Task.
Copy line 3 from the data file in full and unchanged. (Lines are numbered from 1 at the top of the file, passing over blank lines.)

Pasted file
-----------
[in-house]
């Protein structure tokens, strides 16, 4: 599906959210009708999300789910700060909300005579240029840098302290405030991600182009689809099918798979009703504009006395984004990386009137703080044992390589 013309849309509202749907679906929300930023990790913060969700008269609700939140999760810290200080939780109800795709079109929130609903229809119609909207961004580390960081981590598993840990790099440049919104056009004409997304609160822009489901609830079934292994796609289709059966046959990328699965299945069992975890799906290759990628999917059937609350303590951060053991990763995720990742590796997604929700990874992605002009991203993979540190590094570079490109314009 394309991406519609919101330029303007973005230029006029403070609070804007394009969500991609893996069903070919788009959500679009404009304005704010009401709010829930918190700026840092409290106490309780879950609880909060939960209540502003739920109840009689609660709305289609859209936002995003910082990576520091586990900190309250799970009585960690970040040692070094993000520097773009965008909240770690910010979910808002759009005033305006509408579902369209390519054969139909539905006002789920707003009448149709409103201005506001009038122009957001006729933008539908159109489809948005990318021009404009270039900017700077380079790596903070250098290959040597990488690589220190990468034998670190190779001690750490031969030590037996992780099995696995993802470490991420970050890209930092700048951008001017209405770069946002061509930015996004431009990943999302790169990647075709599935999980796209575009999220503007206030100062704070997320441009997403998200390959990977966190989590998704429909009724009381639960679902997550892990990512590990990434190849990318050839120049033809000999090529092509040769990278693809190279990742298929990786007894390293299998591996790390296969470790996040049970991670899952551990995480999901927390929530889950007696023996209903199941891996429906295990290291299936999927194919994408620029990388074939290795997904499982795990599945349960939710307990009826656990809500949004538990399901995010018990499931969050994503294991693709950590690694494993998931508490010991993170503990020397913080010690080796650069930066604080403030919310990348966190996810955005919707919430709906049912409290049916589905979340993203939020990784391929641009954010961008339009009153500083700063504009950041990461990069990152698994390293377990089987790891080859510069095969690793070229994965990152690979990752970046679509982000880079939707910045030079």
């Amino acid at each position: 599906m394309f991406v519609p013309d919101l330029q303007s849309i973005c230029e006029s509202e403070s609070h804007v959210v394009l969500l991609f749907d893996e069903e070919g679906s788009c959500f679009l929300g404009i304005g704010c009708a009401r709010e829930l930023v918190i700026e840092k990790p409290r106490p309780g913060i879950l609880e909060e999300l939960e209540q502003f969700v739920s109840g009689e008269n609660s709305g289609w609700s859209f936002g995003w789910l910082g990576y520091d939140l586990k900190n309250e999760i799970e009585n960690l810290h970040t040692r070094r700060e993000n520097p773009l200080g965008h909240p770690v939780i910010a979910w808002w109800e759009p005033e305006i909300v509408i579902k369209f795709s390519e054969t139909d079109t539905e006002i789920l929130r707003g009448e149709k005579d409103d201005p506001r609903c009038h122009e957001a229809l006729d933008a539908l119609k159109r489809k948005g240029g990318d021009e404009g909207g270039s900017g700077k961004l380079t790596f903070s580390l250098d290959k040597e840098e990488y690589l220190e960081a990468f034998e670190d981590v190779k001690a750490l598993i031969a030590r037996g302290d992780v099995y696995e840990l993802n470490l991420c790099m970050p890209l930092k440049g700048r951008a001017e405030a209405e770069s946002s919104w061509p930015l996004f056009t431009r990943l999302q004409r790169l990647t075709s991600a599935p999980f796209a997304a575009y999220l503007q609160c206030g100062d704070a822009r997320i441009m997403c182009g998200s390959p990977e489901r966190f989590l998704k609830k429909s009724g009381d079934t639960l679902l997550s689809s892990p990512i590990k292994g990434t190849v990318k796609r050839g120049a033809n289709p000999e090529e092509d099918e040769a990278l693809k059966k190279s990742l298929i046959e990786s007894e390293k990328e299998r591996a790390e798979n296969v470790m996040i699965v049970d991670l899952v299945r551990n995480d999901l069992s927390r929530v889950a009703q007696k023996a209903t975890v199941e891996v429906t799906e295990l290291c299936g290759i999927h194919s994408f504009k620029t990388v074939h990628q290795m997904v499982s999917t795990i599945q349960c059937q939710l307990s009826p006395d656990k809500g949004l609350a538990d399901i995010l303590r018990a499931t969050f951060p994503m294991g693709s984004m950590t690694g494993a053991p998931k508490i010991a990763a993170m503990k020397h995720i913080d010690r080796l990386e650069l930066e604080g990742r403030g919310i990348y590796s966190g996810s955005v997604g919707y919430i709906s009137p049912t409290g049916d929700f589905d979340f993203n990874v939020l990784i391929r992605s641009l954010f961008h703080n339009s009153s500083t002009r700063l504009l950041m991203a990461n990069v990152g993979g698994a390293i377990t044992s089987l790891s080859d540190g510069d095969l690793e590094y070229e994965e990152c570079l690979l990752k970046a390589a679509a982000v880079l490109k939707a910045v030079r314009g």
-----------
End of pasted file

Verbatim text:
């Amino acid at each position: 599906m394309f991406v519609p013309d919101l330029q303007s849309i973005c230029e006029s509202e403070s609070h804007v959210v394009l969500l991609f749907d893996e069903e070919g679906s788009c959500f679009l929300g404009i304005g704010c009708a009401r709010e829930l930023v918190i700026e840092k990790p409290r106490p309780g913060i879950l609880e909060e999300l939960e209540q502003f969700v739920s109840g009689e008269n609660s709305g289609w609700s859209f936002g995003w789910l910082g990576y520091d939140l586990k900190n309250e999760i799970e009585n960690l810290h970040t040692r070094r700060e993000n520097p773009l200080g965008h909240p770690v939780i910010a979910w808002w109800e759009p005033e305006i909300v509408i579902k369209f795709s390519e054969t139909d079109t539905e006002i789920l929130r707003g009448e149709k005579d409103d201005p506001r609903c009038h122009e957001a229809l006729d933008a539908l119609k159109r489809k948005g240029g990318d021009e404009g909207g270039s900017g700077k961004l380079t790596f903070s580390l250098d290959k040597e840098e990488y690589l220190e960081a990468f034998e670190d981590v190779k001690a750490l598993i031969a030590r037996g302290d992780v099995y696995e840990l993802n470490l991420c790099m970050p890209l930092k440049g700048r951008a001017e405030a209405e770069s946002s919104w061509p930015l996004f056009t431009r990943l999302q004409r790169l990647t075709s991600a599935p999980f796209a997304a575009y999220l503007q609160c206030g100062d704070a822009r997320i441009m997403c182009g998200s390959p990977e489901r966190f989590l998704k609830k429909s009724g009381d079934t639960l679902l997550s689809s892990p990512i590990k292994g990434t190849v990318k796609r050839g120049a033809n289709p000999e090529e092509d099918e040769a990278l693809k059966k190279s990742l298929i046959e990786s007894e390293k990328e299998r591996a790390e798979n296969v470790m996040i699965v049970d991670l899952v299945r551990n995480d999901l069992s927390r929530v889950a009703q007696k023996a209903t975890v199941e891996v429906t799906e295990l290291c299936g290759i999927h194919s994408f504009k620029t990388v074939h990628q290795m997904v499982s999917t795990i599945q349960c059937q939710l307990s009826p006395d656990k809500g949004l609350a538990d399901i995010l303590r018990a499931t969050f951060p994503m294991g693709s984004m950590t690694g494993a053991p998931k508490i010991a990763a993170m503990k020397h995720i913080d010690r080796l990386e650069l930066e604080g990742r403030g919310i990348y590796s966190g996810s955005v997604g919707y919430i709906s009137p049912t409290g049916d929700f589905d979340f993203n990874v939020l990784i391929r992605s641009l954010f961008h703080n339009s009153s500083t002009r700063l504009l950041m991203a990461n990069v990152g993979g698994a390293i377990t044992s089987l790891s080859d540190g510069d095969l690793e590094y070229e994965e990152c570079l690979l990752k970046a390589a679509a982000v880079l490109k939707a910045v030079r314009g």